My research focus has settled on construction education and curriculum development. Specifically, I am interested in how eLearning can assist teachers to create a blended learning environment that serves the needs of both students and teachers. An excerpt from a recent piece I wrote is pasted below to elaborate this point.
Human educators, especially those of demonstrable quality, are expensive and getting more expensive over time even though they already account for the greatest cost in higher education (Neuman 2017). Meanwhile, over the past two decades, state and local financial support for higher education has been in a precipitous decline. (Neuman 2017; Picciano et al. 2010) Reactively, publicly-funded research universities have prioritized hiring professors with a strong record of winning grant money over those with a strong record of quality teaching. (Picciano et al. 2010) This, by necessity, transfers large portions of the teaching responsibilities to the unproven academic echelon of graduate students and teaching assistants (Picciano et al. 2010). This all points to the increasingly urgent need for a disruptive innovation that can share the load of teaching while maintain a high level of quality in a cost-sensitive environment.
Distance education, the progenitor of eLearning, has been routinely proposed and tried as a hopeful solution to solve higher education’s problems with cost and quality. However, it could not reach a tipping point until it debuted electronically and threatened disruption as it has lately (Ruiz et al. 2006). Disruption-caliber eLearning is defined as student-centric, technology-assisted learning that supports and supplements traditional teaching (Christensen 2017). Noticeably, this definition was derived, in part, by mixing elements of blended learning, flipped classrooms and traditional face-to-face instruction. Specifically, the istinguishing features of this eLearning model are the internet-based learning instruments that provide enhanced content delivery methods (Wilcox et al. 2016). Notably, these online teaching instruments are not capable of replacing teachers; evidence shows that teachers remain an essential piece of the learning process (Wilcox et al. 2016; Christensen 2017). Theoretically, the advent of eLearning will free teachers from the time-consuming burden of transactional content diffusion that is best left to machinery. In response, this will allow them to focus more of their time and talents on customizing learning experiences through personal interactions with students (Wilcox et al. 2016; Christensen 2017). Not only will the increase in teacher-student interaction improve the learning experience, but the technology itself plays a role in improving educational quality (Wilcox et al. 2016; Christensen 2017; Ruiz et al. 2006). Increasingly, scholarship is uncovering the link between institutions of higher education that integrate elements of eLearning into their curricula and resulting improvements in terms of quality (Wilcox et al. 2016). Furthermore, research shows that applied disciplines in higher education, like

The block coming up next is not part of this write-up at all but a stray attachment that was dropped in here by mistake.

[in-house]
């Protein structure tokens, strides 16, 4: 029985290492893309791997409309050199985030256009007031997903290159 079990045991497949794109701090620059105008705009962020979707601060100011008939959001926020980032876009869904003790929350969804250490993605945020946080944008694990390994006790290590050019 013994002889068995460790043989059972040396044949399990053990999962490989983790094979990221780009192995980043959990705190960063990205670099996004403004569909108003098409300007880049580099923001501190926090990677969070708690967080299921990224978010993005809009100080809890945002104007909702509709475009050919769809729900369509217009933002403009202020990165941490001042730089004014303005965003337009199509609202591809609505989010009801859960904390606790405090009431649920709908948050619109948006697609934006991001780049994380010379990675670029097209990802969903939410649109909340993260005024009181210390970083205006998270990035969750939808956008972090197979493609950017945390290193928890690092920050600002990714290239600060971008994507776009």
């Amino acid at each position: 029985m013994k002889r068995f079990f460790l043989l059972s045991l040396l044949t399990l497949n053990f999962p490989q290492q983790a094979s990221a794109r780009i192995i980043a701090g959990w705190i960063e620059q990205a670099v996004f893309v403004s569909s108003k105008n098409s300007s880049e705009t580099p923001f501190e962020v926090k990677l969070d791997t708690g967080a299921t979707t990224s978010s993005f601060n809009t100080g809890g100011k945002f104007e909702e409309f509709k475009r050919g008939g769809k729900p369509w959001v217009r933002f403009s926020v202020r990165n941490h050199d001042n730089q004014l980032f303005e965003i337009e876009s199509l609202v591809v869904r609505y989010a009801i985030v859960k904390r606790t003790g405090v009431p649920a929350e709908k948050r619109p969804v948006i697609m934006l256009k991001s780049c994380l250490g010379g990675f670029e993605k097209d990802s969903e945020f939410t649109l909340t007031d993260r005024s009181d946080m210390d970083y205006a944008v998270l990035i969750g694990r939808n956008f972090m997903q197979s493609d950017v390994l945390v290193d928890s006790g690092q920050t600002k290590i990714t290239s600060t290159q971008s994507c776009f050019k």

construction management, are particularly receptive to the format of eLearning (Ke 2015). One reason for this is that learners of applied disciplines have more real-world perspectives and experiences that promote after-class, online discussions than those from pure disciplines (Ke 2013). Therefore, to the extent that quality in higher education is restored through eLearning methods, construction
management departments are favorably predisposed to the ensuing benefits of satisfying economic demands. This disposition to eLearning, in turn, positions construction academia and industry alike to take greater advantage of the accompanying benefits of improved educational quality that will result
from higher education reform.
Christensen, Clayton M. (2017). “Disrupting class : how disruptive innovation will change the way the world learns.” New York: McGraw-Hill, 38-39.
Ke, F. (2013). “Online interaction arrangements on quality of online interactions performed by diverse learners across disciplines.” The Internet and Higher Education, https://doi.org/10.1016/j.iheduc.2012.07.003 (March 11, 2019).
Neuman, R. W. (2017). “Charting the Future of US Higher Education: A Look at the Spellings Report Ten Years Later. Association of American Colleges & Universities.” Association of American Colleges & Universities , https://www.aacu.org/liberaleducation/2017/winter/neuman (March 11, 2019).
Picciano, A. G., Seaman, J., & Allen, I. E. (2010). “Educational Transformation through Online Learning: To Be or Not to Be. Online Learning.” T he Official Journal of Online Learning , https://doi.org/10.24059/olj.v14i4.147 (March 11, 2019).
Ruiz, J. G., Mintzer, M. J., & Leipzig, R. M. (2006). “The Impact of E-Learning in Medical Education.” Academic Medicine , https://doi.org/10.1097/00001888-200603000-00002 (March 13, 2019).
Willcox, Karen E; Sarma, Sanjay; Lippel, Philip (2016). “Online Education: A Catalyst for Higher Education Reforms. Online Education Policy Initiative.” Massachusetts Institute of Technology: Online Education Policy Initiative, https://dspace.mit.edu/bitstream/handle/1721.1/103912/MIT%20Online%20Education%20Poli cy%20Initiative%20April%202016_0.pdf?sequence=1 (March 11, 2019).